From a German point of view, it is understandable: A Weiser is not an occupation, career or profession in Germany; and it is also no title for veneration, since sage culture was dead and buried since the Greeks (as opposed to living and striving in China). Becoming a Weiser, like the Confucian highest goal is the becoming of a shengren (sage), is not a priority in Western Christianity; and wisdom is not a priority in broad German culture; knowledge is. Everyone gets wise as he or she gets older. No one gets so wise and so old that Germany would be impressed by that person’s accumulated wisdom, though. Claude Lévi-Strauss, the social anthropologist, was right that Eastern societies have developed ‘theories of inter-connectiveness of all life forms’ that were more complex and a thousand years more advanced.[4] Although Levi-Strauss had an idea about China, he had no name for the shengren. Eastern cultures have sages and sagehood, Germany doesn’t. Not even the most sagely German and European thinkers have been called sages: Jacob Burckhardt, Karl Marx, Hegel, Voltaire, Giambattista Vico, Jacques-Bénigne Bossuet, Augustine of Hippo, and Orosius; those are all ‘die Philosophen’ – never ‘die Weisen.’

German scholars knew it was at best dubious to call Eastern sages ‘Philosophen’ or ‘Heilige.’ Even Richard Wilhelm, who called shengrenHeilige’ throughout his missionary career, admitted at some point that ‘Kungtse ist kein Philosoph im europäischen Sinn […] Sondern er ist eine praktisch-schöpferische Natur’[5] [Confucius is not a philosopher in the European sense of the word…, but instead he is of a practical-creational nature]. Karl Löwith, a social anthropologist, wrote in his analysis of East and West: ‘Classical Eastern wisdom is very different from Greek philosophy and the European sciences and humanities.’[6] But what kind of scholarship was this? Turning down the shengren and refusing to call a shengren a shengren, a Weiser, a sage… but instead Hellenized ‘philosophers’ and ‘philosophical teachings’… when it plainly—in the anthropologist’s words—wasn’t Western stuff at all? That historic shengren, cultivated all through China’s 2500 years of history of thought: what made it so dangerous to Europeans thinkers who dared not promote its ancient name. The Germans, nationalists and survivors, killed the shengren the moment they spotted him in foreign texts older than their own texts. Such deliberate error did the Germans and many other European individuals pass, a collectively committed blunder of epic consequences that could in all its grandness only be compared to Christopher Columbus having christened the natives of the Americas ‘Indians.’ Only that Columbus [so the popular myth] miscalculated the spaces of the planet,[7] while the Germans miscalculated the range of global vocabulary. When a scientist discovers a new species or specimen, he or she will give a new name to that species or specimen; otherwise how can the scientist express himself or communicate the novelty of his discovery with the scientific community? That’s exactly what the European orientalists did, by the way, when they discovered the spiritual beings in the Buddhist canon: the bodhisattvas. So, why did almost all the prominent German philosophers, missionaries, and orientalists such as Wolff, Hegel, Gützlaff, and Wilhelm, use familiar, over-used, and admittedly misplaced Western concepts to describe the new concepts such as shengren they discovered in China?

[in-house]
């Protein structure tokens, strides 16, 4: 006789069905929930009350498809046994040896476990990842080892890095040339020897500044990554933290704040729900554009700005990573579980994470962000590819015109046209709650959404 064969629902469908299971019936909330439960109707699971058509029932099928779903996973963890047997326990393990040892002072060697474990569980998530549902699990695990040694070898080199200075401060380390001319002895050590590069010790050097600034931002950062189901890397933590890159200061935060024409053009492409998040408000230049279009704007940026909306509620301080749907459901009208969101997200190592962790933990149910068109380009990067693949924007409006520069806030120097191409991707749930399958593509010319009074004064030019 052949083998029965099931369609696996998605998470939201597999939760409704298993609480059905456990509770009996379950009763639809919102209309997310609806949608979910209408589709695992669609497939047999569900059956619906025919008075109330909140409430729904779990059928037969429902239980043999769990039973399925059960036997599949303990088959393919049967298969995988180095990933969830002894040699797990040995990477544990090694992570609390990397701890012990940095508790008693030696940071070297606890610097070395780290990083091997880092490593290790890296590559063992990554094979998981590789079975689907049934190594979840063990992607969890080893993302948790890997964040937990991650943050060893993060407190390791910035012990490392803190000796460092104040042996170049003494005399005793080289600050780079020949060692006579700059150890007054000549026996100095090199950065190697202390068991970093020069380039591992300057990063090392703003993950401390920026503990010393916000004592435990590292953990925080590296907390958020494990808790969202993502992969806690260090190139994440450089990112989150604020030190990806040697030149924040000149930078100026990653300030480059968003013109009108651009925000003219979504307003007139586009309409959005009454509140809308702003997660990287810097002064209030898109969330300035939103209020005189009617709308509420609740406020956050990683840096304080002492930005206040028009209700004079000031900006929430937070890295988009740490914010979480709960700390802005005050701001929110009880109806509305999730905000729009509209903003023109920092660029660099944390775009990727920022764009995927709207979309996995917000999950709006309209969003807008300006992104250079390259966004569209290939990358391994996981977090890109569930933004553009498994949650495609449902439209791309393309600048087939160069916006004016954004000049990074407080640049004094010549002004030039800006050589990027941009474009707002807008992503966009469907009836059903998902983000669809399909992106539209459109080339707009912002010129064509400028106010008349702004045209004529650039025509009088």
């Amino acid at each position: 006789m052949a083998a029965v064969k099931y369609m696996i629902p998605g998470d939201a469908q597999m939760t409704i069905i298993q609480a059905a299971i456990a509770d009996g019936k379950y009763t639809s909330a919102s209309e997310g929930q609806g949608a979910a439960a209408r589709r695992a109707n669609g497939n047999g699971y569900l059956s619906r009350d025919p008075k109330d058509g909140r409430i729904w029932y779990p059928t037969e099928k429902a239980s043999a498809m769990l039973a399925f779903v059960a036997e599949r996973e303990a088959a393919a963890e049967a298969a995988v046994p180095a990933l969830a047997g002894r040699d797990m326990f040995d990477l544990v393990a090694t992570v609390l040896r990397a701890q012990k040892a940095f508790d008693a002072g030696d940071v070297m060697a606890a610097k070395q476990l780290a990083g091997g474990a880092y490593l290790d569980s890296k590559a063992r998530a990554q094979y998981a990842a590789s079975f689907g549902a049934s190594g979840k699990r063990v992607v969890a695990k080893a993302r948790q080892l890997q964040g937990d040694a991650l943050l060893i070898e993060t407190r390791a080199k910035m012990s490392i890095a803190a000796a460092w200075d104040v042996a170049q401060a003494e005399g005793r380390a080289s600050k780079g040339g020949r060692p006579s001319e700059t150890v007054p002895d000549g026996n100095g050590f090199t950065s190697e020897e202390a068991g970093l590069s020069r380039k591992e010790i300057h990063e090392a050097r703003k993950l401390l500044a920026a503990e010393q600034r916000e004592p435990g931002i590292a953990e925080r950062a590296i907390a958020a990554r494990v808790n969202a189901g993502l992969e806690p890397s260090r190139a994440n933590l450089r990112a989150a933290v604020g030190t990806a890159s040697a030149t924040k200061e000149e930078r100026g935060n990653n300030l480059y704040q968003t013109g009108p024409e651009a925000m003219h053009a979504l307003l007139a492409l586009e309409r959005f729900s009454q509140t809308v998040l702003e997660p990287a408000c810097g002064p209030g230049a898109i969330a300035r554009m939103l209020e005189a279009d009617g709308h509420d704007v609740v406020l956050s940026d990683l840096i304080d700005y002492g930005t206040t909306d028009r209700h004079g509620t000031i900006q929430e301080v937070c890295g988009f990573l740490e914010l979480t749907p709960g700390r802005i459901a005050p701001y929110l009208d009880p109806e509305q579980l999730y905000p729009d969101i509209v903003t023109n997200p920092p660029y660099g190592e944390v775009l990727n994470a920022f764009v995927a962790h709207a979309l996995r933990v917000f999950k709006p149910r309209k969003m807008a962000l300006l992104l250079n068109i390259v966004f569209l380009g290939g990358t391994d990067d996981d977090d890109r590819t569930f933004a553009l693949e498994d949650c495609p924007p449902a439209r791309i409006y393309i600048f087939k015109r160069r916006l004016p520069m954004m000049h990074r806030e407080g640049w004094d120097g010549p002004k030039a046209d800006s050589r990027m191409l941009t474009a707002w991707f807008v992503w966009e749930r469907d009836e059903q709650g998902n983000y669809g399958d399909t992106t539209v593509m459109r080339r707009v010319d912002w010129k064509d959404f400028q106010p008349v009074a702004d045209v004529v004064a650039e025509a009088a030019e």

Hegel, the great philosopher, used that very approach: when he discovered a new concept or had a new idea, he came up with new terminology for it, like An-und-für-sich [In and for itself] or An-sich [In itself] and Für-sich [For itself]; isn’t that fun? Re-using under-used terminology was only occasional permissible, but not without assigning a new definition to that terminology, like Hegel’s Begriff [Concept] or Unmittelbarkeit [Immediacy]. Nevertheless in general the re-using of common terminology was a bad habit; ‘Philosophy’ is a Greek concept that permeates European cultural identity and history of thought; ‘Heiliger’ is a biblical saint; those were the least suitable names for China’s Confucius and the shengren. New concepts needed new names. Career Hegel knew that.

Most orientalists and missionaries agreed with renaming of China. In various ways, the Germans made it their mission to bring Greek philosophy and Christianity to the East, and it was convenient that Oriental traditions of thought provided the German scholarship with such a great and steady target: the essence of German China Studies became this: how terribly un-philosophical the Eastern ‘Philosophen’ were at philosophy; and how spiritually immature the Eastern ‘Heilige’ were at Christianity.

[1] Fichte, 1794: ‘Nun hat die Philosophie den Grund aller Erfahrung anzugeben; ihr Object liegt sonach nothwendig ausser aller Erfahrung.”

[2] Da Xue, Chinese text project, 2006-2010

[3] Legge, The great learning, 1893

[4] Lévi-Strauss, 1975, pp. 384-385

[5] Wilhelm, 1925, p. 64

[6] Löwith, 1966, p. 17

[7] Zinn, 2003, pp. 1 ff.

Pattberg, Thorsten (2011), Shengren – Above Philosophy and Beyond Religion, LoD Press, New York